By Carlos Vicente, Retrofit & Aftermarket Sales Director, Eminox
Fleet operators understand the importance of reducing transport emissions – and the impact of not meeting tougher regulations on both finances and the wider environment. As part of the move to lower emissions many cities across the UK are introducing Clean Air Zones (CAZ), such as the London Ultra Low Emission Zone (ULEZ), with high daily charges for vehicles which are not compliant to Euro VI emissions standards.
Importantly, these moves have been coupled with funding to help operators of non-compliant vehicles, such as buses and coaches, to lower emissions by retrofitting technology to existing fleets. This preserves investment in current vehicles while meeting tighter emissions standards by reducing pollutants such as particulate matter (PM) and nitrogen oxides (NOx).
For example, Transport for Greater Manchester recently received £14.7 million from central government to retrofit 900 existing buses. At an average cost of £200,000 for a new vehicle replacing the entire fleet would cost more than £180 million. In contrast, for every £1 million spent through the scheme 60 buses can be successfully upgraded.
Applying retrofit to rail
Buses and coaches are not the only transport options that can benefit from investment to encourage retrofit. Nearly two-thirds (64%) of all energy used to power trains comes from diesel and as only 38% of UK track is electrified, it won’t be possible to phase out the fuel in the short to medium term.
The positive news is that retrofit technology has now been demonstrated to work in rail, through a pioneering proof of concept real-world project. Emissions control specialist Eminox worked with rolling stock assets company Porterbrook and South Western Railway to retrofit a 1990s-built South Western Railway Class 159 diesel train in full passenger service between Waterloo and Exeter with its EMx S5 emissions reduction system.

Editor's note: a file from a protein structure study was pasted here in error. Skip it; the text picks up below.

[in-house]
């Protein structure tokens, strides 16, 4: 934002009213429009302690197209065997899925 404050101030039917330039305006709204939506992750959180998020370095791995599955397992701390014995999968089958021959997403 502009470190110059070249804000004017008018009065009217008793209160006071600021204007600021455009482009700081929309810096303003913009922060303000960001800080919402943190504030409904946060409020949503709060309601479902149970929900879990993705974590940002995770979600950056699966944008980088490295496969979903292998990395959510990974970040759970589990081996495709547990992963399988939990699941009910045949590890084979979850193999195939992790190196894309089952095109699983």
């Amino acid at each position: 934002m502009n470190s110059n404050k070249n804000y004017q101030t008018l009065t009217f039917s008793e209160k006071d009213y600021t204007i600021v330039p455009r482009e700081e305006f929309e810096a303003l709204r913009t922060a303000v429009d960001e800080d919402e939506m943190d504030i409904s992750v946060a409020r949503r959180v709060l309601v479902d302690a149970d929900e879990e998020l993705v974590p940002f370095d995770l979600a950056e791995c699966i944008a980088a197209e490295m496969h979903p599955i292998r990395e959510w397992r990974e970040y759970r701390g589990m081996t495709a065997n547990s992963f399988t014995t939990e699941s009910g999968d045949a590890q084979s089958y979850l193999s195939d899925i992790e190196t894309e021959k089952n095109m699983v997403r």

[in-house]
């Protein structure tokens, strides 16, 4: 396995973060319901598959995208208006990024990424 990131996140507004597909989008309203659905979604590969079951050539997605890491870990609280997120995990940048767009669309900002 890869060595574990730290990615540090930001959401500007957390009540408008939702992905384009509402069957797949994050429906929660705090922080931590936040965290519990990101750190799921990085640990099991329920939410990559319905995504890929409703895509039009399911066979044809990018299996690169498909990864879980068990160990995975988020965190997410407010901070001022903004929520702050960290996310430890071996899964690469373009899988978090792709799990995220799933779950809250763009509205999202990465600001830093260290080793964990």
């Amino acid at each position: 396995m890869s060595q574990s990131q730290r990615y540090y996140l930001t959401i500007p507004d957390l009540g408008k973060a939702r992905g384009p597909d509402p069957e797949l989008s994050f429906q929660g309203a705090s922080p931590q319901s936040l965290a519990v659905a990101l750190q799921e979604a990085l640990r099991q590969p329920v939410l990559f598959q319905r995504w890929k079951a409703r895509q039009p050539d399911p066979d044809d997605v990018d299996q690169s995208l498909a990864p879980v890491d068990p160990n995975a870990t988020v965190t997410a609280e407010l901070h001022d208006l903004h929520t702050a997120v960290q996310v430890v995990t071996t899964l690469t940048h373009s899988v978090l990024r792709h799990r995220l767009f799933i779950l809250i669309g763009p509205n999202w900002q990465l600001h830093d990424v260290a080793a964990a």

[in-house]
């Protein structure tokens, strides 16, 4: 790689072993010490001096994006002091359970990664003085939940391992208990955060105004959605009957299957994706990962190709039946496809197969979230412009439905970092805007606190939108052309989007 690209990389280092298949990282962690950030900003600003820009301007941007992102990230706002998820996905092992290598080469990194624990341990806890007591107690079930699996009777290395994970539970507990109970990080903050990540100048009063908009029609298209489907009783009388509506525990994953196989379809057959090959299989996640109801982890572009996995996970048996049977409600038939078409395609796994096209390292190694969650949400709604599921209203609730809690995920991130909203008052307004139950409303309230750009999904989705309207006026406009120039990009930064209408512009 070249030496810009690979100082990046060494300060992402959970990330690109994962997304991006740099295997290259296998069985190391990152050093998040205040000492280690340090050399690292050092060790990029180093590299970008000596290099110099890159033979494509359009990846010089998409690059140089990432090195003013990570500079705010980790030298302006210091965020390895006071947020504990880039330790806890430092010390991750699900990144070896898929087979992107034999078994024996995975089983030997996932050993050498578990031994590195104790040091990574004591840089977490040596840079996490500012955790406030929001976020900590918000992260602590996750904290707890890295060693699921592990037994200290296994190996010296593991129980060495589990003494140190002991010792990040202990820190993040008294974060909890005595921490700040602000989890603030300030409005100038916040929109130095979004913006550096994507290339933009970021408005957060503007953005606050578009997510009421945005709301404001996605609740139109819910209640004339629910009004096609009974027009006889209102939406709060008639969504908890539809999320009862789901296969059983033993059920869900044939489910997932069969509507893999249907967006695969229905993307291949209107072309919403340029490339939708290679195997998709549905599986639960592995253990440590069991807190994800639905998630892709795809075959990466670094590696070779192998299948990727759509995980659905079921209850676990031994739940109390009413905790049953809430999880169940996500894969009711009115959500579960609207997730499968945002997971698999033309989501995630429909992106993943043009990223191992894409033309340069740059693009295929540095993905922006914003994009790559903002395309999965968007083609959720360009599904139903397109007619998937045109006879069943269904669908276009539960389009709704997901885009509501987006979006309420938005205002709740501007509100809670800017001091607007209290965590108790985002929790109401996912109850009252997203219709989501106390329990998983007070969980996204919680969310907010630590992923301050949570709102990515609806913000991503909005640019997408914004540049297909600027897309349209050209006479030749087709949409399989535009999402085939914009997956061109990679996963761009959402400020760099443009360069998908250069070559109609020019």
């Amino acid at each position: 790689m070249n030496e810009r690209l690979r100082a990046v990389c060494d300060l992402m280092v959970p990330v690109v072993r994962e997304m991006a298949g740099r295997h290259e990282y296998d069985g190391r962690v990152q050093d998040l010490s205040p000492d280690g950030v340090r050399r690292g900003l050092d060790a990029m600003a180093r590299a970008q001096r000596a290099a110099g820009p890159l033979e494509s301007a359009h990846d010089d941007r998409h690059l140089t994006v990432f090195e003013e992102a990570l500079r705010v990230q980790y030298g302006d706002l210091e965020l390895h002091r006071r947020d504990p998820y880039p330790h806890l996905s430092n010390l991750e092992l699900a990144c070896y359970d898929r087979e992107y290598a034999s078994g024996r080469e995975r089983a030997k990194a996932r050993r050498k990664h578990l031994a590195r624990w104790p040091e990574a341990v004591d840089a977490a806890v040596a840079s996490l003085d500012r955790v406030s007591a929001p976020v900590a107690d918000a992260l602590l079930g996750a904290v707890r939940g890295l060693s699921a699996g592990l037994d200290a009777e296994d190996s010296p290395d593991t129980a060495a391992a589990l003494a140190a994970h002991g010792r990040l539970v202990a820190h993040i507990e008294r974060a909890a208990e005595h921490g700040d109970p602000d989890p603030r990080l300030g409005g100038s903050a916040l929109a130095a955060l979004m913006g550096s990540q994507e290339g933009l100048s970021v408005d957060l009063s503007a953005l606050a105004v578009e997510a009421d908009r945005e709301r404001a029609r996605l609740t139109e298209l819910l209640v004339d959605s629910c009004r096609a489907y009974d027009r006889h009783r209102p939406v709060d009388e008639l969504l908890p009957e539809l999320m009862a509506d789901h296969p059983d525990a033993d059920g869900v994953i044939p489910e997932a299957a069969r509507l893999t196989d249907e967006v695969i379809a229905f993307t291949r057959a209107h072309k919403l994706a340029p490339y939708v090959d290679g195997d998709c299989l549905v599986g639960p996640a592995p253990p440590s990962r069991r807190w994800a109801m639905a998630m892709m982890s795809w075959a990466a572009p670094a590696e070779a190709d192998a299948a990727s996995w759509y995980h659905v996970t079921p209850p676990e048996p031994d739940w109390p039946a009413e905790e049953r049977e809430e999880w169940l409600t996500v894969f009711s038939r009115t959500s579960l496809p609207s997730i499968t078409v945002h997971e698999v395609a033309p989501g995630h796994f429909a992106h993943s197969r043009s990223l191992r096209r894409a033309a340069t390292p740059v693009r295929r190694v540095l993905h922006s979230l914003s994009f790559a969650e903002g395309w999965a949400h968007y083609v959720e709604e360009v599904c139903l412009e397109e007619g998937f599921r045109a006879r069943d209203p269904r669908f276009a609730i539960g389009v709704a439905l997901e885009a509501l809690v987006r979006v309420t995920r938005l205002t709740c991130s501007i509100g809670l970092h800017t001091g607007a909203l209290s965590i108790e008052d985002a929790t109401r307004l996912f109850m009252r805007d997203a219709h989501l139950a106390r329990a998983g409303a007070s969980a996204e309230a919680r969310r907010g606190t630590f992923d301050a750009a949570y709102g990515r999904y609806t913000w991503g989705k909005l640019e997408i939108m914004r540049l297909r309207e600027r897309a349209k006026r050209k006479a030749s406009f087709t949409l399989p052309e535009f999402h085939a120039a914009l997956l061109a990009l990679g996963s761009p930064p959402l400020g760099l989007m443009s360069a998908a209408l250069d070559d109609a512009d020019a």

The project, funded by the Department for Transport through InnovateUK, adapted Eminox’s proven technology to meet the specific requirements of rail, such as ensuring the system could cope with high exhaust temperatures and changing operating conditions when in use.
The aim was to reduce real-world tail pipe pollution and achieve emissions equivalent to the current Stage IIIB rail engine standard. That meant lowering NOx by over 70% in normal operations and reducing PM by more than 80%. In fact, the six-month trial exceeded these targets. NOx emissions dropped by over 80% and there was a 90% reduction in hydrocarbons, carbon monoxide and PM.
Given there are large numbers of similar diesel trains currently in operation across the UK, the potential for reducing emissions through retrofit is enormous. By fitting cost-effective retrofit technology rail operators can create a fleet of clean diesel trains, reducing pollution, improving air quality and, creating healthier environments. What is needed is the same commitment and investment from government and local authorities to fund retrofit rail programmes, supporting the UK in meeting its net zero 2050 goals and improving public health.